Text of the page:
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The Weird Ways Birth Control Can Impact Your Mood

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Research looks into the complicated link between hormonal birth control and depression.

Birth control pills are awesome: They give you ways to control when (and if) you get your period and make it lighter and less painful when you do get it, they can clear up your skin, and, of course, they allow you to have sex without getting pregnant. If you struggle with mood swings during PMS, or if you have PMDD (premenstrual dysphoric disorder)‚ hormonal birth control can help keep your mood under control. But hormones are complicated, and the relationship between birth control and mood is confusing, with both scientific and anecdotal evidence suggesting that some methods may actually make some people feel mentally worse, not better.

Hormones are instrumental in regulating and effecting our emotions,” clinical psychologist John Mayer, Ph.D., tells SELF. “The action of birth control pills is directed to hormonal regulation; therefore you have the perfect storm to set the table to have consequences on mood.”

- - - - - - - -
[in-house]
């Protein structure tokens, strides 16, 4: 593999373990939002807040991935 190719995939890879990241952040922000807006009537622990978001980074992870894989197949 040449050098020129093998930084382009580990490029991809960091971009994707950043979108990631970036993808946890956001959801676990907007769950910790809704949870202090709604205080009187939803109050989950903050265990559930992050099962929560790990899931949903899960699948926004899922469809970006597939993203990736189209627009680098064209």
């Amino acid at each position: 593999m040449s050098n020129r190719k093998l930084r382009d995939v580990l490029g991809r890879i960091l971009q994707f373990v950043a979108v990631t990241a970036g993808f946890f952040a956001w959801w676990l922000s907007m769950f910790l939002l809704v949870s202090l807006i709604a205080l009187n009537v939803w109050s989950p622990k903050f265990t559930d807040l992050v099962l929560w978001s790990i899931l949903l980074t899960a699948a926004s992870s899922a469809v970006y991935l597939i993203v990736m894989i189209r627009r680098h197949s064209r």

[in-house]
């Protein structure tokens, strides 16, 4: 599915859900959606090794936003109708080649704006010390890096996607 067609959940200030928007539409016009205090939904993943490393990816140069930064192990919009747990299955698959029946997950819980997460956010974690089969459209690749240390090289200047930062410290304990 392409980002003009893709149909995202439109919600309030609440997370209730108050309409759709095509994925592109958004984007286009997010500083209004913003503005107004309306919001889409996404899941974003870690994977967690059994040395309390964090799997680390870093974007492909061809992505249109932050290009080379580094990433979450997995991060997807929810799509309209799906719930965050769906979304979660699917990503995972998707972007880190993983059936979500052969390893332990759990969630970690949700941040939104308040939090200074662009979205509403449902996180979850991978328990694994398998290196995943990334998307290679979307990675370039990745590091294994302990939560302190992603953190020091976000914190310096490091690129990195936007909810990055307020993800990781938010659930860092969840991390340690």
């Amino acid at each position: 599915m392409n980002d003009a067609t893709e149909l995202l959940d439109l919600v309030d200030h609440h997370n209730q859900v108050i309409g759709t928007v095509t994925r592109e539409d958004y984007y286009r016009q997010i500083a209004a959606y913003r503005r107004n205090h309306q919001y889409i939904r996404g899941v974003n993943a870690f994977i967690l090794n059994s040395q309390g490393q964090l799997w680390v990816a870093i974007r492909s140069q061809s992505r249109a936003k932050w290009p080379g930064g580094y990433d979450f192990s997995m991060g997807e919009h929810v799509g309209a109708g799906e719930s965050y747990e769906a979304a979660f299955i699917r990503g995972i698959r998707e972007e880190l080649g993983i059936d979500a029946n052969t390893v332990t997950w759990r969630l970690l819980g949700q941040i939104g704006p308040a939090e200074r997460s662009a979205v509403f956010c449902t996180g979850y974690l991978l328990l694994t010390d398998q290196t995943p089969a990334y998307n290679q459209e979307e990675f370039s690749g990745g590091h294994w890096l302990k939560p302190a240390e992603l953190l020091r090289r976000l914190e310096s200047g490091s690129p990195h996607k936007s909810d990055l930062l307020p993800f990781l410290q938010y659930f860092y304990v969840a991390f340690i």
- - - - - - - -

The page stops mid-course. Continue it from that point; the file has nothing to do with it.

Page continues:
Licensed clinical psychologist Alicia H. Clark, Psy.D., agrees. “I have worked with numerous women whose birth control has appeared to suppress their mood,” she tells SELF. “When non-hormonal forms of birth control have been substituted, I have noticed a consistent trend in mood and energy elevation.” Now, she asks patients who complain about their mood if they’re on hormonal birth control for that reason.

A new study published in JAMA Psychiatry has found a link between hormonal birth control use and an increased incidence of depression. For the study, researchers analyzed data from more than 1 million women in Denmark with no history of depression for 13 years and found that those who used hormonal birth control had a 50 percent greater risk of depression within six months of using hormonal birth control than those who didn’t use it.

Overall, the use of any combined oral contraceptive was associated with a 10 percent increased risk of a first diagnosis of depression, and a 20 percent increased risk of using antidepressants. The risk was higher among women aged 15-19, and was also higher among women who used any type of hormonal birth control for six months. Women who used progestin-only pills doubled their risk of developing depression, while those who used the levonorgestrel IUD (aka Mirena) tripled their risk.